12

Illegal direct


A statement that is illegal in direct mode is entered as a direct mode command.
13

Type mismatch


A string variable name is assigned a numeric value or vice versa; a function that expects a numeric argument is given a string argument or vice versa.
14

Out of string space


String variables have caused GW-BASIC to exceed the amount of free memory remaining. GW-BASIC allocates string space dynamically until it runs out of memory.
15

String too long


An attempt is made to create a string more than 255 characters long.


16

String formula too complex


A string expression is too long or too complex. Break the expression into smaller expressions.


17

Can't continue


An attempt is made to continue a program that



  • Has halted because of an error

  • Has been modified during a break in execution

  • Does not exist


18

Undefined user function


A USR function is called before the function definition (DEF statement) is given.


19

No RESUME


An error-trapping routine is entered but contains no RESUME statement.


20

RESUME without error


A RESUME statement is encountered before an error-trapping routine is entered.


21

Unprintable error


No error message is available for the existing error condition. This is usually caused by an error with an undefined error code.


22

Missing operand


An expression contains an operator with no operand following it.


23

Line buffer overflow


An attempt is made to input a line that has too many characters.


24

Device Timeout


GW-BASIC did not receive information from an I/O device within a predetermined amount of time.


25

Device Fault


Indicates a hardware error in the printer or interface card.


26

FOR Without NEXT


A FOR was encountered without a matching NEXT.


27

Out of Paper


The printer is out of paper; or, a printer fault.


28

Unprintable error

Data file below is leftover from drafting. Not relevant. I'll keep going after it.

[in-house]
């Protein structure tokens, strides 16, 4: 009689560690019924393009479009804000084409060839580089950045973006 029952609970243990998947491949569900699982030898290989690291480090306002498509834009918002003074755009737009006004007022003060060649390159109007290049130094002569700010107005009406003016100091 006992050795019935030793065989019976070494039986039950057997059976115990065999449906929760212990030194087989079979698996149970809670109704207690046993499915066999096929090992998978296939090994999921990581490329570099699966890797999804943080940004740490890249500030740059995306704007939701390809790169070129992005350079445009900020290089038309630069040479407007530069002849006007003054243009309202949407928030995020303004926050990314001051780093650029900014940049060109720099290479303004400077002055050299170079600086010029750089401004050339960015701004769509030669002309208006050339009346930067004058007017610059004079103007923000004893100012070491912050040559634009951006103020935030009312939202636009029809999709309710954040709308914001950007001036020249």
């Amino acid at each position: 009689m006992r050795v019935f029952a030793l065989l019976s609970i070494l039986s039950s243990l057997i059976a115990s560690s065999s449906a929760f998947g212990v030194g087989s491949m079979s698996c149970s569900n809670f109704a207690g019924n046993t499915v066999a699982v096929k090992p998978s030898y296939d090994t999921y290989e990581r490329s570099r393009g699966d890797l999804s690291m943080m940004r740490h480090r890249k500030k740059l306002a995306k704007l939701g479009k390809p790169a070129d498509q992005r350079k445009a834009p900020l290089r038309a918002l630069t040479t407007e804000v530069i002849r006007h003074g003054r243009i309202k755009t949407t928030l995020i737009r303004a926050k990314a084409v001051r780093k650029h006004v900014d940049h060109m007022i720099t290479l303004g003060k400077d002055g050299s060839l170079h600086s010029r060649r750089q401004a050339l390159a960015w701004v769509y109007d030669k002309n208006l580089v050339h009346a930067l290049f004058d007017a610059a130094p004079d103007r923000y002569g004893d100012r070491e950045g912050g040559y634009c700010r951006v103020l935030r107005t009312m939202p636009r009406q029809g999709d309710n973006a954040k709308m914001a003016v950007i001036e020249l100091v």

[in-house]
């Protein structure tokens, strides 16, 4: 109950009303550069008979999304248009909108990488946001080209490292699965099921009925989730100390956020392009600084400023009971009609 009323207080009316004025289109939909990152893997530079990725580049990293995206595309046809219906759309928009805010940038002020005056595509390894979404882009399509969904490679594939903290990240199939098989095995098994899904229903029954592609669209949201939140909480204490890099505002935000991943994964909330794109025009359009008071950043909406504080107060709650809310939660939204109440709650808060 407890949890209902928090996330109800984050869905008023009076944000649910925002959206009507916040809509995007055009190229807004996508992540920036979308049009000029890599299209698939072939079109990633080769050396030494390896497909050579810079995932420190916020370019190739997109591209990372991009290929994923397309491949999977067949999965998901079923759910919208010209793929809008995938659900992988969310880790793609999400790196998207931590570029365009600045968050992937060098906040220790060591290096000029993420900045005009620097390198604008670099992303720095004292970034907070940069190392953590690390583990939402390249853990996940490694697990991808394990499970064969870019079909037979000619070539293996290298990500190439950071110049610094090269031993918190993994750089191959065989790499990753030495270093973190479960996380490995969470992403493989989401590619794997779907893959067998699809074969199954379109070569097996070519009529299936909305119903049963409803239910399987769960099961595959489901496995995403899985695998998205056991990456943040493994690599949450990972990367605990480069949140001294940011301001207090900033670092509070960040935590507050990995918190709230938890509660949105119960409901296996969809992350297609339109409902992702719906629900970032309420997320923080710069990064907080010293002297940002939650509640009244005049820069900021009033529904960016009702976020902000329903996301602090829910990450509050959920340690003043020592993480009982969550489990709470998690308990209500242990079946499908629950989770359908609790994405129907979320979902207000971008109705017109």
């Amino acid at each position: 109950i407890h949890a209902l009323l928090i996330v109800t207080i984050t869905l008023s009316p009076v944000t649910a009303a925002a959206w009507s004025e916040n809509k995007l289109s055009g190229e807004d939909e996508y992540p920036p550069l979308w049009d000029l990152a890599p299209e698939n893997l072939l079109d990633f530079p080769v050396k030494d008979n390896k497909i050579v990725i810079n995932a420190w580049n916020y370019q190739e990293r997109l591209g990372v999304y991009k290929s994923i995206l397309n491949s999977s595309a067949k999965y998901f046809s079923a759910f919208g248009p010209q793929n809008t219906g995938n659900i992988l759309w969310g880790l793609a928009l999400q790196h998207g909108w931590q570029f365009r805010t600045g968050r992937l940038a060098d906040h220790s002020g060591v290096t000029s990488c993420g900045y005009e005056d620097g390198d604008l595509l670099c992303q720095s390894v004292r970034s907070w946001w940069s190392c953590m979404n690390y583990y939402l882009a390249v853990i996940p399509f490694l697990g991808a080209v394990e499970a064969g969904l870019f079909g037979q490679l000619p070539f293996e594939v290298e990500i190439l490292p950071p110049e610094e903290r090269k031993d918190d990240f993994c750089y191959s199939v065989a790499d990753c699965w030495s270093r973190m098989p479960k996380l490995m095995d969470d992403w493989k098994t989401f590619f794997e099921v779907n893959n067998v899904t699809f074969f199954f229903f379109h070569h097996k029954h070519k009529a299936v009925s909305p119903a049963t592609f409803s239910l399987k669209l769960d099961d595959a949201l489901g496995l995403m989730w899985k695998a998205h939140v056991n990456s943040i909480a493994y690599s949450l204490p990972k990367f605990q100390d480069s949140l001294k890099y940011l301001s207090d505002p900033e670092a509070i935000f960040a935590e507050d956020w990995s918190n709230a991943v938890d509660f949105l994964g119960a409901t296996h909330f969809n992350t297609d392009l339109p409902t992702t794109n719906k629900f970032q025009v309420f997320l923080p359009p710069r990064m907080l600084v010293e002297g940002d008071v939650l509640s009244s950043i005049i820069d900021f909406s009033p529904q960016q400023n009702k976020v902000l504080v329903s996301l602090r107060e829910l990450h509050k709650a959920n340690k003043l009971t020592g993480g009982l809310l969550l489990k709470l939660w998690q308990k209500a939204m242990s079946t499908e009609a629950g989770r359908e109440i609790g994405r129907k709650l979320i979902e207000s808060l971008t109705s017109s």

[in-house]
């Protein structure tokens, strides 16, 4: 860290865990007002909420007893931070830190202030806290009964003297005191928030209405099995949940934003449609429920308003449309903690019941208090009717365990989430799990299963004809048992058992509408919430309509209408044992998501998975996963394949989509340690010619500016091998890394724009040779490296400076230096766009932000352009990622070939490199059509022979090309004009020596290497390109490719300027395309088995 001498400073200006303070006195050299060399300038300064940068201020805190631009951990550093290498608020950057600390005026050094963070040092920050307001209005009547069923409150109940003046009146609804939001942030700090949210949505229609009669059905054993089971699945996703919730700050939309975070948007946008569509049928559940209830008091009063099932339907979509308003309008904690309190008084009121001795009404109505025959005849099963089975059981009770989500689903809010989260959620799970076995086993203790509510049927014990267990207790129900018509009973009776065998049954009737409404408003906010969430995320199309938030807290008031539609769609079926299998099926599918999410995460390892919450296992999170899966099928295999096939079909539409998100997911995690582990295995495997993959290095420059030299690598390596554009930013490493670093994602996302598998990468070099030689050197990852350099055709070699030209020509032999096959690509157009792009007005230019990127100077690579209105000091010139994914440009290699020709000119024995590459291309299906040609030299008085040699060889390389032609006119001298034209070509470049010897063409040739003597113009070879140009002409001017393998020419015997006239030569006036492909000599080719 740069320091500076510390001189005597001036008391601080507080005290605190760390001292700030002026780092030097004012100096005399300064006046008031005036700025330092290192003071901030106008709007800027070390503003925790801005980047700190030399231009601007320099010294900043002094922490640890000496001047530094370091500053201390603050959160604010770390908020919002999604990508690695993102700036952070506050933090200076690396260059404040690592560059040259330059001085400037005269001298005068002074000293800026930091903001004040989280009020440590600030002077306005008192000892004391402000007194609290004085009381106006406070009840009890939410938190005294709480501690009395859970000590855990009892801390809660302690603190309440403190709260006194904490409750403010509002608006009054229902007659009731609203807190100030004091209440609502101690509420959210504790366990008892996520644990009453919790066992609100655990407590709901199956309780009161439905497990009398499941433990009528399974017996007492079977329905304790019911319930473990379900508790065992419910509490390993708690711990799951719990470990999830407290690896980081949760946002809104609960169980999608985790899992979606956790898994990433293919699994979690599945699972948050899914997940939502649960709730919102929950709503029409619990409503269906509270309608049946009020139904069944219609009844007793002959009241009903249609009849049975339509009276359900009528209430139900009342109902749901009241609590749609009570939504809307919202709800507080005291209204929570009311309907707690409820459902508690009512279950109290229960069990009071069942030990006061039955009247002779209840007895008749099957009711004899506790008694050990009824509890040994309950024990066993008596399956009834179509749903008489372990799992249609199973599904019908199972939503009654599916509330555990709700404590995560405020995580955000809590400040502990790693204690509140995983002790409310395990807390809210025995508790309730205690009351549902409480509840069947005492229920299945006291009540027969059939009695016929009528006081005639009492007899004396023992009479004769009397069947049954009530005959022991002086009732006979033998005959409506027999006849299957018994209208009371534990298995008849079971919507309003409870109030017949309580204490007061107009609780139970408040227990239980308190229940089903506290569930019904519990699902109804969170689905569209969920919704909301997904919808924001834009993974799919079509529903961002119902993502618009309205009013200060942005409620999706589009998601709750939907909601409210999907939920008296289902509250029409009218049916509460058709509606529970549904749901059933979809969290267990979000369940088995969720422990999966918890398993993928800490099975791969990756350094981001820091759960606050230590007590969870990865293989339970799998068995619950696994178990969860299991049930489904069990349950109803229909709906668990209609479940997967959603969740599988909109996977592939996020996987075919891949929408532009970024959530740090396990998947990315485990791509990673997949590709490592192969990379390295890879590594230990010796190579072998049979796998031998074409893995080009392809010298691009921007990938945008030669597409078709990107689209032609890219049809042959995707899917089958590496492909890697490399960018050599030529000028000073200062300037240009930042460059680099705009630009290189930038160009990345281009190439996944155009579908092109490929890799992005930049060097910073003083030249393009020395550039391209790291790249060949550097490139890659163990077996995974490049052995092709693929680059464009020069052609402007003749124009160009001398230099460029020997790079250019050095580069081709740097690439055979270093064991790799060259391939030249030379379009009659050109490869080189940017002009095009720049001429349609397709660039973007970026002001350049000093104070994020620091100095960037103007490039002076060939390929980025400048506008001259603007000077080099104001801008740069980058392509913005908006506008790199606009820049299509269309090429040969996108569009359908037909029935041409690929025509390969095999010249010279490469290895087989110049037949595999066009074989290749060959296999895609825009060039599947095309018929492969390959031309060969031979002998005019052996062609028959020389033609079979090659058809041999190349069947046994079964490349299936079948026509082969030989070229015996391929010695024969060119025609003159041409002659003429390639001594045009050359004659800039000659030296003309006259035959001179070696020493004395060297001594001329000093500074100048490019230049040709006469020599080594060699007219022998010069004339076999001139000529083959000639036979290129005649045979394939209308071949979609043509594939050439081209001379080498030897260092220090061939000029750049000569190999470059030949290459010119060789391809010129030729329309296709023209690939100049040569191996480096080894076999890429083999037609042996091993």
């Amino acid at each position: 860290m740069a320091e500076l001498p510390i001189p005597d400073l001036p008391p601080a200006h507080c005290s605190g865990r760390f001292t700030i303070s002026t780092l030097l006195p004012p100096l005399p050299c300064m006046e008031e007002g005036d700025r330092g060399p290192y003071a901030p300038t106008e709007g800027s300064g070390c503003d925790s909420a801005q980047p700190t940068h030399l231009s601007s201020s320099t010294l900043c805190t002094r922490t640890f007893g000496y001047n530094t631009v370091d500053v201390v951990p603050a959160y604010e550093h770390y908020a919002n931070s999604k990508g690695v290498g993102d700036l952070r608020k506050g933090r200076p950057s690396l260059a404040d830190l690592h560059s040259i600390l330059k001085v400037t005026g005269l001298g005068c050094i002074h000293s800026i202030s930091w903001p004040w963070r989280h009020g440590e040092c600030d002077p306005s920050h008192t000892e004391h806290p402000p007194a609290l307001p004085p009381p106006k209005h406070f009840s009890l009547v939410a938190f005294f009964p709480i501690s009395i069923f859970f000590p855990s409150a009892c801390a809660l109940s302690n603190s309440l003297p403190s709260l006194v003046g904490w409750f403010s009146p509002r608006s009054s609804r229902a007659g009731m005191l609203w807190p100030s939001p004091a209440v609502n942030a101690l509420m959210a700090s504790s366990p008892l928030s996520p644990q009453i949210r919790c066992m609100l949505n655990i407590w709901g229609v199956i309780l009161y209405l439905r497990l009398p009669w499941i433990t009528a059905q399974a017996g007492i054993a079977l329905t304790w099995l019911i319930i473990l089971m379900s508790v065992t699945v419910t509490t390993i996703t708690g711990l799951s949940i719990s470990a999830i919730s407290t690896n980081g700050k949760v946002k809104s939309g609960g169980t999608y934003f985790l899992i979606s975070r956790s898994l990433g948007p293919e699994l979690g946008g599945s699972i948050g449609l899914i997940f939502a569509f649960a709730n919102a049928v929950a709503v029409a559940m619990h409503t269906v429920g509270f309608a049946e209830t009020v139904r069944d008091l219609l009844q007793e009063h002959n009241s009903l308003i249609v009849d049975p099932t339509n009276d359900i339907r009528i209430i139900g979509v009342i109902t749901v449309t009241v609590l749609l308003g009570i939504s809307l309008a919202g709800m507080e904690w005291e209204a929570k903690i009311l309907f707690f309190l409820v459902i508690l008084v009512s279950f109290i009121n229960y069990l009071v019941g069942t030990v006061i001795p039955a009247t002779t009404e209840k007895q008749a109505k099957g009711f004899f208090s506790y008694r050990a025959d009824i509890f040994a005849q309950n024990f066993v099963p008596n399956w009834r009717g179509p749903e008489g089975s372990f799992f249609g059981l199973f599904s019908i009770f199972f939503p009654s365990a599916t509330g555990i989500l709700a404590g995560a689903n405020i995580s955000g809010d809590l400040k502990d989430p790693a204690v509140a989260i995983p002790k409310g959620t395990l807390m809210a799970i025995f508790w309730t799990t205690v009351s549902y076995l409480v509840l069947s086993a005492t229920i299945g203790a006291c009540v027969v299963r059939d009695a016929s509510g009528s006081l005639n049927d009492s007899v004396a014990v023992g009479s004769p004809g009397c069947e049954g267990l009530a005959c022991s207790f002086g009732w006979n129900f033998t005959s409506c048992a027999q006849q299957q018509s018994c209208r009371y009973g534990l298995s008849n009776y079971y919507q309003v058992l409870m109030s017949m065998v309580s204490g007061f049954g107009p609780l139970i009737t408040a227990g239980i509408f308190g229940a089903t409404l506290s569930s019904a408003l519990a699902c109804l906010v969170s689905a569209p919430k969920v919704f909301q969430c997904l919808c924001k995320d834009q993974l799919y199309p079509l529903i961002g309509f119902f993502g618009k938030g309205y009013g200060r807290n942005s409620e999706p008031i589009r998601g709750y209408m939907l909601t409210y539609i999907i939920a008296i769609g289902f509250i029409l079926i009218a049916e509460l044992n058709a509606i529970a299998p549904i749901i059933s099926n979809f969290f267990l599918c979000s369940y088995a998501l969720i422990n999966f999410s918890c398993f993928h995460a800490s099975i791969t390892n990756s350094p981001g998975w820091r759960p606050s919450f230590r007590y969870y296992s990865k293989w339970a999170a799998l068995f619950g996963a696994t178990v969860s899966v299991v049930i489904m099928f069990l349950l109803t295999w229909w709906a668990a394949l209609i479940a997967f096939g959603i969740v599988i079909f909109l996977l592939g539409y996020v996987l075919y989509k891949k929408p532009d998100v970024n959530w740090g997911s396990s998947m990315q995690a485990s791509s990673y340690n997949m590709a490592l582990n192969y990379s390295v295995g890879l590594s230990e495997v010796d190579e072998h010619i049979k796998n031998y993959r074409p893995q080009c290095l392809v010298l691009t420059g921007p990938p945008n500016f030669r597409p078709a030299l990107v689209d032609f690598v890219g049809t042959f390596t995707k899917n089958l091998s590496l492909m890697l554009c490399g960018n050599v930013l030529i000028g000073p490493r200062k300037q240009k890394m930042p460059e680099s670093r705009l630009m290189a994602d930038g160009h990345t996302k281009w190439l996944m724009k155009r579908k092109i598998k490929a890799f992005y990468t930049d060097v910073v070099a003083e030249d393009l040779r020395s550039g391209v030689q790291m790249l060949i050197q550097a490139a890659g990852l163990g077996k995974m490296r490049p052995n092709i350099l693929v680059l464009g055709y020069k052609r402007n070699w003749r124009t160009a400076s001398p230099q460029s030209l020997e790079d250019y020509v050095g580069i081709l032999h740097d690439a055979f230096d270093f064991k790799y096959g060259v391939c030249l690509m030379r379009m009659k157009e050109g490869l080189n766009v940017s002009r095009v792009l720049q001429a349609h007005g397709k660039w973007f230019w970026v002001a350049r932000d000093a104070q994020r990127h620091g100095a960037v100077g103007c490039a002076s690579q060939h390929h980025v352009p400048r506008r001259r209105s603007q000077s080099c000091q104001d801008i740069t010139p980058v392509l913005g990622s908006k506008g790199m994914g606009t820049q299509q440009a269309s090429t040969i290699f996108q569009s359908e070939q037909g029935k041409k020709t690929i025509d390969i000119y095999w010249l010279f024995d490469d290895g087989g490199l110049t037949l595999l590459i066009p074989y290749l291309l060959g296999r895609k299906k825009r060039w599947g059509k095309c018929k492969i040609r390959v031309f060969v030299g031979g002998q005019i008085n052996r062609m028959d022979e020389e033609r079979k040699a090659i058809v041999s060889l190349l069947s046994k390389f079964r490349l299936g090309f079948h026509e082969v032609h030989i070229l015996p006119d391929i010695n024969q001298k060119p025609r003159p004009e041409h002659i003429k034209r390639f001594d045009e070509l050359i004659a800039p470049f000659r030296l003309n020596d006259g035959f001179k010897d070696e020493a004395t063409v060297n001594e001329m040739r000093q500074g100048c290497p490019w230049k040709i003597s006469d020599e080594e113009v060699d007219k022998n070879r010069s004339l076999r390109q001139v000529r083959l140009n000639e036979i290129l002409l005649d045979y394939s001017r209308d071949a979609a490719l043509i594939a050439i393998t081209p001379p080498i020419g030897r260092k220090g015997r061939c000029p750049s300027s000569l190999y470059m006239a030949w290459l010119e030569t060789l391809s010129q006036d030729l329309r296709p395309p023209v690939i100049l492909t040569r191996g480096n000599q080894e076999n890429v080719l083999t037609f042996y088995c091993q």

No error message is available for the existing error condition. This is usually caused by an error with an undefined error code.


29

WHILE without WEND


A WHILE statement does not have a matching WEND.


30

WEND without WHILE


A WEND was encountered without a matching WHILE.


31-49

Unprintable error


No error message is available for the existing error condition. This is usually caused by an error with an undefined error code.


50

FIELD overflow


A FIELD statement is attempting to allocate more bytes than were specified for the record length of a random file.


51

Internal error


An internal malfunction has occurred in GW-BASIC. Report to your dealer the conditions under which the message appeared.


52

Bad file number


A statement or command references a file with a file number that is not open or is out of range of file numbers specified at initialization.


53

File not found


A LOAD, KILL, NAME, FILES, or OPEN statement references a file that does not exist on the current diskette.


54

Bad file mode


An attempt is made to use PUT, GET, or LOF with a sequential file, to LOAD a random file, or to execute an OPEN with a file mode other than I, O, A, or R.


55

File already open


A sequential output mode OPEN is issued for a file that is already open, or a KILL is given for a file that is open.


56

Unprintable error


An error message is not available for the error condition which exists. This is usually caused by an error with an undefined error code.


57

Device I/O Error


Usually a disk I/O error, but generalized to include all I/O devices. It is a fatal error; that is, the operating system cannot recover from the error.


58

File already exists


The filename specified in a NAME statement is identical to a filename already in use on the diskette.